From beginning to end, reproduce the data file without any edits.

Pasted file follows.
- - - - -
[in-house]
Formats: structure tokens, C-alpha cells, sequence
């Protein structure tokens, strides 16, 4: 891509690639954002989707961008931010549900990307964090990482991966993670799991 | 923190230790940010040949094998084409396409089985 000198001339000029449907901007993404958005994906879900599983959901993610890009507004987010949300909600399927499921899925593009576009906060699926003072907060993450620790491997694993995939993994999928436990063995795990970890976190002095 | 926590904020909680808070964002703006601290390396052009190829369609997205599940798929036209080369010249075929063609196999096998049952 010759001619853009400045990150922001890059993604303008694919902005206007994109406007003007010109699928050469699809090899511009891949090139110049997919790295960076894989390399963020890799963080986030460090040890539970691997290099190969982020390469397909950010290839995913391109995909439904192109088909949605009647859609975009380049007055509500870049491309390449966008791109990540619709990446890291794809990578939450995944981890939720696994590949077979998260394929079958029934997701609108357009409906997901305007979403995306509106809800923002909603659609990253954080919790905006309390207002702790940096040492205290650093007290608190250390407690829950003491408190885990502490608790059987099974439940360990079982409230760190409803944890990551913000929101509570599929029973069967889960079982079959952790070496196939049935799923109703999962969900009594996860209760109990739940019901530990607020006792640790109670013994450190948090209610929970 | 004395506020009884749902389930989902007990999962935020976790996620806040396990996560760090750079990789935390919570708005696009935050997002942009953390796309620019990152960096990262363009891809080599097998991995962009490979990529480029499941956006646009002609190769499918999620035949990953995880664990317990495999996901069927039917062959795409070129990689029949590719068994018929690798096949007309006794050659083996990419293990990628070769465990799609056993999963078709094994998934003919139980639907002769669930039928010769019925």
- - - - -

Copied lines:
[in-house]
Formats: structure tokens, C-alpha cells, sequence
């Protein structure tokens, strides 16, 4: 891509690639954002989707961008931010549900990307964090990482991966993670799991 | 923190230790940010040949094998084409396409089985 000198001339000029449907901007993404958005994906879900599983959901993610890009507004987010949300909600399927499921899925593009576009906060699926003072907060993450620790491997694993995939993994999928436990063995795990970890976190002095 | 926590904020909680808070964002703006601290390396052009190829369609997205599940798929036209080369010249075929063609196999096998049952 010759001619853009400045990150922001890059993604303008694919902005206007994109406007003007010109699928050469699809090899511009891949090139110049997919790295960076894989390399963020890799963080986030460090040890539970691997290099190969982020390469397909950010290839995913391109995909439904192109088909949605009647859609975009380049007055509500870049491309390449966008791109990540619709990446890291794809990578939450995944981890939720696994590949077979998260394929079958029934997701609108357009409906997901305007979403995306509106809800923002909603659609990253954080919790905006309390207002702790940096040492205290650093007290608190250390407690829950003491408190885990502490608790059987099974439940360990079982409230760190409803944890990551913000929101509570599929029973069967889960079982079959952790070496196939049935799923109703999962969900009594996860209760109990739940019901530990607020006792640790109670013994450190948090209610929970 | 004395506020009884749902389930989902007990999962935020976790996620806040396990996560760090750079990789935390919570708005696009935050997002942009953390796309620019990152960096990262363009891809080599097998991995962009490979990529480029499941956006646009002609190769499918999620035949990953995880664990317990495999996901069927039917062959795409070129990689029949590719068994018929690798096949007309006794050659083996990419293990990628070769465990799609056993999963078709094994998934003919139980639907002769669930039928010769019925």